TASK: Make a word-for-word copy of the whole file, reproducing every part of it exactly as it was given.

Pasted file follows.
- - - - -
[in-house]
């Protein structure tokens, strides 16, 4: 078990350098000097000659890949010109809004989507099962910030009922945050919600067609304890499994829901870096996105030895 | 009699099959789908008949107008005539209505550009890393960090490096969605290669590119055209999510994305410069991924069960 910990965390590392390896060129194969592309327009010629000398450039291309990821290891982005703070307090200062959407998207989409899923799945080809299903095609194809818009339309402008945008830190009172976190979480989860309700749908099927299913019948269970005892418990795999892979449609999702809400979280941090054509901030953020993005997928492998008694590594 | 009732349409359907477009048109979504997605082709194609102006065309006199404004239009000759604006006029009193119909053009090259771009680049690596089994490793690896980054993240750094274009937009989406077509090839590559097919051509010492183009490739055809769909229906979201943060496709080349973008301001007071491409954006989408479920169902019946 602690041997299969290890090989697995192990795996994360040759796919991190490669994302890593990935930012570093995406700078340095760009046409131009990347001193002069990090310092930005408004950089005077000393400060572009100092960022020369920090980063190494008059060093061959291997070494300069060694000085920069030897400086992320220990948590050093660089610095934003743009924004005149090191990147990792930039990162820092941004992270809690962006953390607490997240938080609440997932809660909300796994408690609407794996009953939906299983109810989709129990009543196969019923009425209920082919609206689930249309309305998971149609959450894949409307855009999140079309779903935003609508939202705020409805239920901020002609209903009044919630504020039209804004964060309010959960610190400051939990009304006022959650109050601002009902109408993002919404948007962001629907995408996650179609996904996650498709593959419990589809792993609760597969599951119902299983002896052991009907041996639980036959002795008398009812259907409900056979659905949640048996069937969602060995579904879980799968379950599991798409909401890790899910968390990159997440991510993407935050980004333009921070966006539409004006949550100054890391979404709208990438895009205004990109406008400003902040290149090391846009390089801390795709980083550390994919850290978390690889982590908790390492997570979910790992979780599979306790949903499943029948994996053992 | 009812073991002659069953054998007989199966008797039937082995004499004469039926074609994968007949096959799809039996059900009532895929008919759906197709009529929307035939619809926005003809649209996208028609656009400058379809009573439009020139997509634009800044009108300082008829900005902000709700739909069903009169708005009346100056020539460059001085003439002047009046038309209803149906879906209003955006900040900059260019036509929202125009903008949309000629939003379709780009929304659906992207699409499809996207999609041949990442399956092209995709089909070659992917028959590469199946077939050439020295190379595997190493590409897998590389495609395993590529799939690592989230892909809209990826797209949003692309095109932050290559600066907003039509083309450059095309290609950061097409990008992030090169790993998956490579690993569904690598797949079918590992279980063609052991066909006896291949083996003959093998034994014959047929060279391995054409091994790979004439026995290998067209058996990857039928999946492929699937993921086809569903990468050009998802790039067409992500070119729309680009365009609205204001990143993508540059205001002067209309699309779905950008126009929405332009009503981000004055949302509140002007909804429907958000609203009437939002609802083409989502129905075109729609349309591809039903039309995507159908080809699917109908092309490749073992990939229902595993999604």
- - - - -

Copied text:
[in-house]
């Protein structure tokens, strides 16, 4: 078990350098000097000659890949010109809004989507099962910030009922945050919600067609304890499994829901870096996105030895 | 009699099959789908008949107008005539209505550009890393960090490096969605290669590119055209999510994305410069991924069960 910990965390590392390896060129194969592309327009010629000398450039291309990821290891982005703070307090200062959407998207989409899923799945080809299903095609194809818009339309402008945008830190009172976190979480989860309700749908099927299913019948269970005892418990795999892979449609999702809400979280941090054509901030953020993005997928492998008694590594 | 009732349409359907477009048109979504997605082709194609102006065309006199404004239009000759604006006029009193119909053009090259771009680049690596089994490793690896980054993240750094274009937009989406077509090839590559097919051509010492183009490739055809769909229906979201943060496709080349973008301001007071491409954006989408479920169902019946 602690041997299969290890090989697995192990795996994360040759796919991190490669994302890593990935930012570093995406700078340095760009046409131009990347001193002069990090310092930005408004950089005077000393400060572009100092960022020369920090980063190494008059060093061959291997070494300069060694000085920069030897400086992320220990948590050093660089610095934003743009924004005149090191990147990792930039990162820092941004992270809690962006953390607490997240938080609440997932809660909300796994408690609407794996009953939906299983109810989709129990009543196969019923009425209920082919609206689930249309309305998971149609959450894949409307855009999140079309779903935003609508939202705020409805239920901020002609209903009044919630504020039209804004964060309010959960610190400051939990009304006022959650109050601002009902109408993002919404948007962001629907995408996650179609996904996650498709593959419990589809792993609760597969599951119902299983002896052991009907041996639980036959002795008398009812259907409900056979659905949640048996069937969602060995579904879980799968379950599991798409909401890790899910968390990159997440991510993407935050980004333009921070966006539409004006949550100054890391979404709208990438895009205004990109406008400003902040290149090391846009390089801390795709980083550390994919850290978390690889982590908790390492997570979910790992979780599979306790949903499943029948994996053992 | 009812073991002659069953054998007989199966008797039937082995004499004469039926074609994968007949096959799809039996059900009532895929008919759906197709009529929307035939619809926005003809649209996208028609656009400058379809009573439009020139997509634009800044009108300082008829900005902000709700739909069903009169708005009346100056020539460059001085003439002047009046038309209803149906879906209003955006900040900059260019036509929202125009903008949309000629939003379709780009929304659906992207699409499809996207999609041949990442399956092209995709089909070659992917028959590469199946077939050439020295190379595997190493590409897998590389495609395993590529799939690592989230892909809209990826797209949003692309095109932050290559600066907003039509083309450059095309290609950061097409990008992030090169790993998956490579690993569904690598797949079918590992279980063609052991066909006896291949083996003959093998034994014959047929060279391995054409091994790979004439026995290998067209058996990857039928999946492929699937993921086809569903990468050009998802790039067409992500070119729309680009365009609205204001990143993508540059205001002067209309699309779905950008126009929405332009009503981000004055949302509140002007909804429907958000609203009437939002609802083409989502129905075109729609349309591809039903039309995507159908080809699917109908092309490749073992990939229902595993999604």